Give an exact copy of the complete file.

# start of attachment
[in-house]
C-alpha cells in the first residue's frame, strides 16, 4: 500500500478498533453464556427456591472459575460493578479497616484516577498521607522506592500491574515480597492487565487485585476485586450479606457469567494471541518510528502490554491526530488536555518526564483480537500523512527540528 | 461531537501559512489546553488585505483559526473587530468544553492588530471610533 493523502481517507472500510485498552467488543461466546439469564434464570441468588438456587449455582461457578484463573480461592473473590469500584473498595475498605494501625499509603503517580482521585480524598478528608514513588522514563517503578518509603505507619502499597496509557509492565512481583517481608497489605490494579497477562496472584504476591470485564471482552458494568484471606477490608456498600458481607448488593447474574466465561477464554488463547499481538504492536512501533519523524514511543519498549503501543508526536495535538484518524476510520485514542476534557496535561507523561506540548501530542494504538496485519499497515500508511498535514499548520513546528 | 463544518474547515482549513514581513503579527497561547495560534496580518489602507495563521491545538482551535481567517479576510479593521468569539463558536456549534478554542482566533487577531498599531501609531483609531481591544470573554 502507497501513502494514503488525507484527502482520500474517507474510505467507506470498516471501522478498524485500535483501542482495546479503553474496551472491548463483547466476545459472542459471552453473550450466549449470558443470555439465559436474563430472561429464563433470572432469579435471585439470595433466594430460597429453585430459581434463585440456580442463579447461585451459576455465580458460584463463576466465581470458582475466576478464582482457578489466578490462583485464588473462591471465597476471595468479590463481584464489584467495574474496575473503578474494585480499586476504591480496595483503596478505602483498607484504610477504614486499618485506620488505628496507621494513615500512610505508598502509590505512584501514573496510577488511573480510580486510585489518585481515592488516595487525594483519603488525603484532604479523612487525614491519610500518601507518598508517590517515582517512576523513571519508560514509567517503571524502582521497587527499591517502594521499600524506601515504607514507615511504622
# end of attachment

[in-house]
C-alpha cells in the first residue's frame, strides 16, 4: 500500500478498533453464556427456591472459575460493578479497616484516577498521607522506592500491574515480597492487565487485585476485586450479606457469567494471541518510528502490554491526530488536555518526564483480537500523512527540528 | 461531537501559512489546553488585505483559526473587530468544553492588530471610533 493523502481517507472500510485498552467488543461466546439469564434464570441468588438456587449455582461457578484463573480461592473473590469500584473498595475498605494501625499509603503517580482521585480524598478528608514513588522514563517503578518509603505507619502499597496509557509492565512481583517481608497489605490494579497477562496472584504476591470485564471482552458494568484471606477490608456498600458481607448488593447474574466465561477464554488463547499481538504492536512501533519523524514511543519498549503501543508526536495535538484518524476510520485514542476534557496535561507523561506540548501530542494504538496485519499497515500508511498535514499548520513546528 | 463544518474547515482549513514581513503579527497561547495560534496580518489602507495563521491545538482551535481567517479576510479593521468569539463558536456549534478554542482566533487577531498599531501609531483609531481591544470573554 502507497501513502494514503488525507484527502482520500474517507474510505467507506470498516471501522478498524485500535483501542482495546479503553474496551472491548463483547466476545459472542459471552453473550450466549449470558443470555439465559436474563430472561429464563433470572432469579435471585439470595433466594430460597429453585430459581434463585440456580442463579447461585451459576455465580458460584463463576466465581470458582475466576478464582482457578489466578490462583485464588473462591471465597476471595468479590463481584464489584467495574474496575473503578474494585480499586476504591480496595483503596478505602483498607484504610477504614486499618485506620488505628496507621494513615500512610505508598502509590505512584501514573496510577488511573480510580486510585489518585481515592488516595487525594483519603488525603484532604479523612487525614491519610500518601507518598508517590517515582517512576523513571519508560514509567517503571524502582521497587527499591517502594521499600524506601515504607514507615511504622